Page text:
1. In this retrospective cohort study, among 504 patients with biopsy proven sarcoidosis who underwent cardiovascular magnetic resonance imaging (CMR), the phenotype with pathology-frequent late gadolinium enhancement (LGE) was associated with a high risk of arrhythmic and heart failure events.
2. The absence of the pathology-frequent LGE phenotype was associated with a low-risk of arrhythmic events, even in the presence of LGE or abnormal left ventricular ejection fraction (LVEF).
Evidence Rating Level: 2 (Good)
Study Rundown: Cardiac sarcoidosis (CS) is an inflammatory condition characterized by impaired quality of life and high-risk of mortality. Suspected CS is frequently diagnosed and prognosticated using CMR. In studies of suspected CS investigated using CMR, cardiac damage identified as LGE has been associated with ventricular arrhythmic events. However, only a small fraction of patients with LGE have been found to experience these events. Hence, the objective of this study was to assess whether CMR phenotypes based on LVEF and LGE in patients with suspected CS are associated with adverse outcomes. A total of 504 patients with histologically proven sarcoidosis who underwent CMR for the evaluation of suspected CS between 2004 to 2020 were included in this study. The main outcomes were composite of ventricular arrhythmic and heart failure events. There were 4 distinct CMR phenotypes that were identified: normal LVEF and no LGE (n=290), abnormal LVEF and no LGE (n=53), pathology-frequent LGE (n=103), and pathology-rare LGE (n=58). The pathology-frequent LGE phenotype was found to be associated with a high risk of arrhythmic events independent of LVEF and extent of left ventricular late gadolinium enhancement (LVLGE) and was also associated with a high risk of heart failure. Both pathology-frequent LGE and LVLGE extent were independently associated with the arrhythmic endpoint, while only pathology-frequent LGE was independently associated with the heart failure endpoint. A limitation to this study was that cardiac monitoring of patients was not universally used during this study, and thus self-limiting ventricular arrhythmias could have been missed. A strength was that all patients identified for this study had a histologically-proven diagnosis of sarcoidosis.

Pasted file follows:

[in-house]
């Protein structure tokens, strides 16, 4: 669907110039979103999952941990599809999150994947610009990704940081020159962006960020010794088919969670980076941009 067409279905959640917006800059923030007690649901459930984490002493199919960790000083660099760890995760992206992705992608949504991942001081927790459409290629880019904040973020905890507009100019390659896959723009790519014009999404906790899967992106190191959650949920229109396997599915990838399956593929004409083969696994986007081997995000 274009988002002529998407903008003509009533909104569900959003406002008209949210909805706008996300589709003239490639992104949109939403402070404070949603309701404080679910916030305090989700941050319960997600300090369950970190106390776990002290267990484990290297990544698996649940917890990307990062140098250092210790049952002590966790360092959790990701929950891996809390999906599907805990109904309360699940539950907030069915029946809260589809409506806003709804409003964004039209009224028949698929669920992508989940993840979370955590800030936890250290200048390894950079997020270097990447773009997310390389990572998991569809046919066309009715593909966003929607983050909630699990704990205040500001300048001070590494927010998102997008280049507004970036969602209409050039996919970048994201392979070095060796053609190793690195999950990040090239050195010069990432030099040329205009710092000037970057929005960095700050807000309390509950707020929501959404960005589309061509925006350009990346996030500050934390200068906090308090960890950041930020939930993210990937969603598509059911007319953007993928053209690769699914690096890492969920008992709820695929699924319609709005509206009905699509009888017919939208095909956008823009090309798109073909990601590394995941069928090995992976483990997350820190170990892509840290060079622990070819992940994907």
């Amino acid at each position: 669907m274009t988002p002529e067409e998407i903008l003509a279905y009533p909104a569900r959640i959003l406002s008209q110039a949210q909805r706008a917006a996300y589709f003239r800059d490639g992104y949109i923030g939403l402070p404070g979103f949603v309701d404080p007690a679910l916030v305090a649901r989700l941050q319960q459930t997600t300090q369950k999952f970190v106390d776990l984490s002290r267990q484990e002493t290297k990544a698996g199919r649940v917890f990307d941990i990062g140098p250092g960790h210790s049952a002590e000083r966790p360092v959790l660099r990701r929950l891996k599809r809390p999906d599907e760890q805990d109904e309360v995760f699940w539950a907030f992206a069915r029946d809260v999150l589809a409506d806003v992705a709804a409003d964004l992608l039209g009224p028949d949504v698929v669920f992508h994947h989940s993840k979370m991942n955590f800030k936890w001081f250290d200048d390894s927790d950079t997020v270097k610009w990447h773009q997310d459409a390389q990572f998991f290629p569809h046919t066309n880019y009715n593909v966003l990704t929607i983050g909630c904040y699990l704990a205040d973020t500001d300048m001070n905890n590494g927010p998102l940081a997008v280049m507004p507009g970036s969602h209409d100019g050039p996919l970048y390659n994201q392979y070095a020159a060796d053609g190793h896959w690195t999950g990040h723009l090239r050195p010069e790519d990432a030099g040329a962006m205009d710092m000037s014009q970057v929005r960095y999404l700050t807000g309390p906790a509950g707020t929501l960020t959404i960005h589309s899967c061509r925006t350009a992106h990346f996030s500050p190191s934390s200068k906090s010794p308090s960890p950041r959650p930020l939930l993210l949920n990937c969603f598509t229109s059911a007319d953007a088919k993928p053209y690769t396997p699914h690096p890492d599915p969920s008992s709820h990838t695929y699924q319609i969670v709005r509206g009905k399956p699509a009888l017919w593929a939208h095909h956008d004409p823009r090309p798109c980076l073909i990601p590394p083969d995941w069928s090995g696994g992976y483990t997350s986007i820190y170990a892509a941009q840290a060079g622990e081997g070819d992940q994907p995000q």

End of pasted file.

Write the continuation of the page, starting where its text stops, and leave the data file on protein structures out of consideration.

In-Depth [retrospective cohort]: A total of 504 patients with sarcoidosis (mean [SD] age, 54.1 years; 242 [48%] female and 262 [52%] male), who underwent CMR for the evaluation of suspected CS were included in this study. It assessed whether CMR phenotypes based on LVEF and LGE in patients with suspected CS were associated with adverse outcomes during follow-up. There were 4 distinct phenotypes identified: normal LVEF and no LGE (n=290; 57.5%), abnormal LVEF and no LGE (n=53; 10.5%), pathology-frequent LGE (n=103; 20.4%), and pathology-rare LGE (n=58; 11.5%). The pathology-frequent LGE phenotype was associated with a high risk of arrhythmic events (HR, 12.12; 95% CI, 3.62-40.57; P < .001) independent of LVEF and extent of left ventricular LGE. On Cox multivariable analyses, the same phenotype was also associated with a high risk of heart failure events (HR, 2.49; 95% CI, 1.19-5.22; P= .02). Among the patients with pathology-frequent LGE, a negative correlation was found between LVEF and left ventricular LGE extent with a Pearson correlation coefficient r of -0.58 (95% CI, -0.69 to -0.43; P < .001). At the median (IQR) follow-up period of 4.3 (2.4-6.9) years, 30 patients reached the arrhythmic end point. At the median (IQR) follow-up of 4.2 years, 60 patients reached the heart failure endpoint.
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